The Panel concluded that the cause of the crash was aerodynamic stall due to inaccurate air speed being used by the FCS within the VMSC. This air speed was calculated by the VMSC, which was reacting to inaccurate pitot total pressure measurements caused by pitot blockages from flying in cloud and precipitation over a prolonged period.
The FCS response to the erroneous air speed included pitching oscillations and FEP manoeuvres, over speeding and unstable flight near-stall speed, which may have caused physical damage to the left V-tail.
The Panel identified the following causal factor:
a. Aerodynamic stall due to inaccurate airspeed being used by the Flight Control Software within the Vehicle Management System Computer.
The Panel identified the following contributory factors:
a. Flight in cloud and precipitation over a prolonged period of time.
b. Pitot blockages, resulting in inaccurate total pressure measurements.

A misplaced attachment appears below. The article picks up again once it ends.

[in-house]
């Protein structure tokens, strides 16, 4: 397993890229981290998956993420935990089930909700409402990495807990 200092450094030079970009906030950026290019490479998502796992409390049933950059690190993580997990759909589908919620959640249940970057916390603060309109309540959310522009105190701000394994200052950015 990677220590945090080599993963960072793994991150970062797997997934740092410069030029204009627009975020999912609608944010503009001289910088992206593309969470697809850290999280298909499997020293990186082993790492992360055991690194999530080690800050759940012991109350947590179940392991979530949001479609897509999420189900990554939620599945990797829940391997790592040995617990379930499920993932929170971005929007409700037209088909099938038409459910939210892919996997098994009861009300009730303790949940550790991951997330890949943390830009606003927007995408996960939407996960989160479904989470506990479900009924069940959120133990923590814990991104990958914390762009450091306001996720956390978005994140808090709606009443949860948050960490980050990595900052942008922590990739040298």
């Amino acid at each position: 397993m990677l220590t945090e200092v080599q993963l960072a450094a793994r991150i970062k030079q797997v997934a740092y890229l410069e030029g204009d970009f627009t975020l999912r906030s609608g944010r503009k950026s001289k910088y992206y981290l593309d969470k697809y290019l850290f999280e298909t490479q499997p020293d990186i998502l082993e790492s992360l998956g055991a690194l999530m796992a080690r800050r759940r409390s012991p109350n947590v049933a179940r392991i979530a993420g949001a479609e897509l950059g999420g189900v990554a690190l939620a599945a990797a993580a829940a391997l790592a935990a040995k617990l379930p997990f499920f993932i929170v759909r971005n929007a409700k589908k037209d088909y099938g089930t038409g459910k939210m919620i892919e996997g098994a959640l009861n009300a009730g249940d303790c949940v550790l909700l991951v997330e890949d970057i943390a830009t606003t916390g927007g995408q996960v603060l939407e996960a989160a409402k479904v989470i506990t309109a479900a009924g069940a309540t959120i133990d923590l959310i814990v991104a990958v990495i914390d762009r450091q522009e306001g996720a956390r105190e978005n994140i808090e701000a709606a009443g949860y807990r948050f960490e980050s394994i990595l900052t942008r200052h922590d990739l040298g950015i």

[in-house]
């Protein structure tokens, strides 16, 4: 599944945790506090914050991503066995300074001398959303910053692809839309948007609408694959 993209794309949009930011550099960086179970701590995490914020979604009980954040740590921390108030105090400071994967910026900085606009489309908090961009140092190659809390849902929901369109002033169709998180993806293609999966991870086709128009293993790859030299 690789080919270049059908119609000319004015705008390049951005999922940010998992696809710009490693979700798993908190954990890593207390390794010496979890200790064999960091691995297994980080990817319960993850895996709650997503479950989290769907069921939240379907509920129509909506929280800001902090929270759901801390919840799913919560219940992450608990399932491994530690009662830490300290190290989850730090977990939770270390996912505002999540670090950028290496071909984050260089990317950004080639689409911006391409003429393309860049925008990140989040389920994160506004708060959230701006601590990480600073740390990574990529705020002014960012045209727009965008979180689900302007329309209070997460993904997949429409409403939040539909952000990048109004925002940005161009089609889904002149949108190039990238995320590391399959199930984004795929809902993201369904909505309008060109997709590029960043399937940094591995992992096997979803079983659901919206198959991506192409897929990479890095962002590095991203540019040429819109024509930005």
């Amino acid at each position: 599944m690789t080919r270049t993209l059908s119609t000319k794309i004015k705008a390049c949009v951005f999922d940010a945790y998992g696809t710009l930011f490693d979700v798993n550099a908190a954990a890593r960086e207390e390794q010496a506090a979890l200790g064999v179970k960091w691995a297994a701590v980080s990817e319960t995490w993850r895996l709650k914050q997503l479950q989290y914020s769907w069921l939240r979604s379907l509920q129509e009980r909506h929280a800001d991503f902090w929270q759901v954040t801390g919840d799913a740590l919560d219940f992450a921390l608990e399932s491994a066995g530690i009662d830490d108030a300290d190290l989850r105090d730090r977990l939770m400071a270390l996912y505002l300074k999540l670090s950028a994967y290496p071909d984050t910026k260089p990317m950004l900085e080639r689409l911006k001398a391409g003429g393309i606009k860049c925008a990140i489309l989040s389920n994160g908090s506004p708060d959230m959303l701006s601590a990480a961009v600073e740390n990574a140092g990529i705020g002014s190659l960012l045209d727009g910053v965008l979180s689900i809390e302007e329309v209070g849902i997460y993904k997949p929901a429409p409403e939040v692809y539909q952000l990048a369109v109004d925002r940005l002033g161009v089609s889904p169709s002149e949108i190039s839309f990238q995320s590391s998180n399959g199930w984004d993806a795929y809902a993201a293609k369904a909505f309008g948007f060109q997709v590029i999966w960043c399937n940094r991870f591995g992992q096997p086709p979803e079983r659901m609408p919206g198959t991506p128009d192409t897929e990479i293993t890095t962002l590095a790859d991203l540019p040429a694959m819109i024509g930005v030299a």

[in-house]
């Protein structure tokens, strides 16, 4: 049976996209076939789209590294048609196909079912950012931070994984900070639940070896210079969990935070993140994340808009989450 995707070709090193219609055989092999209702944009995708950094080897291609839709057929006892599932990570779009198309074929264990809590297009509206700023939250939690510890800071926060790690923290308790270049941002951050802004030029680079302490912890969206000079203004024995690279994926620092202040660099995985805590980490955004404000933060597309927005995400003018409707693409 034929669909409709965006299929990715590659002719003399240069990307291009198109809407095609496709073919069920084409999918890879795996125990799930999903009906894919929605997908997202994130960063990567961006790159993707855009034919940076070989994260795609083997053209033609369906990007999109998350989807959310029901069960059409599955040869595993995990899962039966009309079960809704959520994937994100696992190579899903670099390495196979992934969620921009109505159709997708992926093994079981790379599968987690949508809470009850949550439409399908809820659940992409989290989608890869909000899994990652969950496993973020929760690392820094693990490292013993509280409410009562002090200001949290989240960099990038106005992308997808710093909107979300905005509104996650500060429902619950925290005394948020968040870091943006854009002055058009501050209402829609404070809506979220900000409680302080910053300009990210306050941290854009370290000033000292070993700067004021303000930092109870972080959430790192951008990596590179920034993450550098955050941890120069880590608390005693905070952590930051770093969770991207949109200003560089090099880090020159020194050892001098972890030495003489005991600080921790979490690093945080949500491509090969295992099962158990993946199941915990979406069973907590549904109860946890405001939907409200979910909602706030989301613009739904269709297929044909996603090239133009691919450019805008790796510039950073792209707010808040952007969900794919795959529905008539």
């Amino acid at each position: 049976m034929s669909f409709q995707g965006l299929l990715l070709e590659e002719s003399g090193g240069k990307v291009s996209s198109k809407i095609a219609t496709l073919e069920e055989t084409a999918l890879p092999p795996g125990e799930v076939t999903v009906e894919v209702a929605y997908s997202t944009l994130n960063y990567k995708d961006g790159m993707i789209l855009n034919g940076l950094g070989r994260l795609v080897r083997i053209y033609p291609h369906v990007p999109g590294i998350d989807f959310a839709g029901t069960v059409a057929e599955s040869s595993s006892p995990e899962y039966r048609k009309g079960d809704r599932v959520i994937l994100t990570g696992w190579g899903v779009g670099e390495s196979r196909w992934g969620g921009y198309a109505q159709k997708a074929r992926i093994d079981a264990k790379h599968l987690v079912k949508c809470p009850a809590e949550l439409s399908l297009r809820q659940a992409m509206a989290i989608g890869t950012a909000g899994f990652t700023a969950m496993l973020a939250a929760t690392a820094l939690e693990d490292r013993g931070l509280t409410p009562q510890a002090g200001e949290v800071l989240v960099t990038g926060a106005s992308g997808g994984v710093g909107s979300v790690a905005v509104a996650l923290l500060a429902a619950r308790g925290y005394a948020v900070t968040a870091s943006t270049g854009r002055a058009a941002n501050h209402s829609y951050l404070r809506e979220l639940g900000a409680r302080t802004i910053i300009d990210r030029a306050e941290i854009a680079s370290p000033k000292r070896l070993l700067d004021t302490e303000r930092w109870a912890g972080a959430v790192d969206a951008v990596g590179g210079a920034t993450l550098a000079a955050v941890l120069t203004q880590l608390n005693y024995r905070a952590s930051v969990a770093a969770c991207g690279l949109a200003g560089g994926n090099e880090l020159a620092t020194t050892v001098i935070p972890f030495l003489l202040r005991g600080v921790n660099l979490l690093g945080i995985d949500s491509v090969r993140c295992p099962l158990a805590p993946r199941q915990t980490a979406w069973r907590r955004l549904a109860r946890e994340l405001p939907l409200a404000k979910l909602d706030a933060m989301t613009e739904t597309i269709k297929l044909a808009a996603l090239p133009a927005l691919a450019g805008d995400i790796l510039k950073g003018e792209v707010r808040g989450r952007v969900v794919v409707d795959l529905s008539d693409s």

c. Vehicle Management System Computer logic for disqualifying sensor readings and computing air speed.
d. The design of the Air Data System limited the UA's ability to fly in cloud and precipitation.
e. The conduct and supervision of the trial.
f. The DO may have over-estimated the UA's ability to fly in cloud and precipitation, which led to inaccurate limits being set for the MFTP.
g. Deviating from Flight Reference Card guidance for a caution not considered to be 'latched'.
h. Lack of rigorous post flight data analysis.
The Panel identified the following aggravating factors:
a. The non-recovery of the UA.
b. The carriage of the radar payload.
(end of excerpt)
Click here for the full report (134 PDF pages) on the UK Government website.
(EDITOR’S NOTE: The report faults both the Ministry of Defence and Thales for their handling of the Watchkeeper program, and for the way these trials were managed.
Air Marshal Susan Gray, director-general of the Defence Safety Authority, criticised the Ministry of Defence and Thales for their "incomplete level of detailed technical understanding" regarding the drone and its systems.
To date, the British military has crashed five Watchkeepers, including two in quick succession during 2017, which led to a months-long grounding of the entire fleet, The Register reported April 15.
“Those two crashes, of which WK042 was one, were not publicly revealed until a senior Navy officer blabbed about them within earshot of a sharp-eared reporter, prompting accusations of an MoD cover-up over the troubled multimillion-pound programme,” it added.)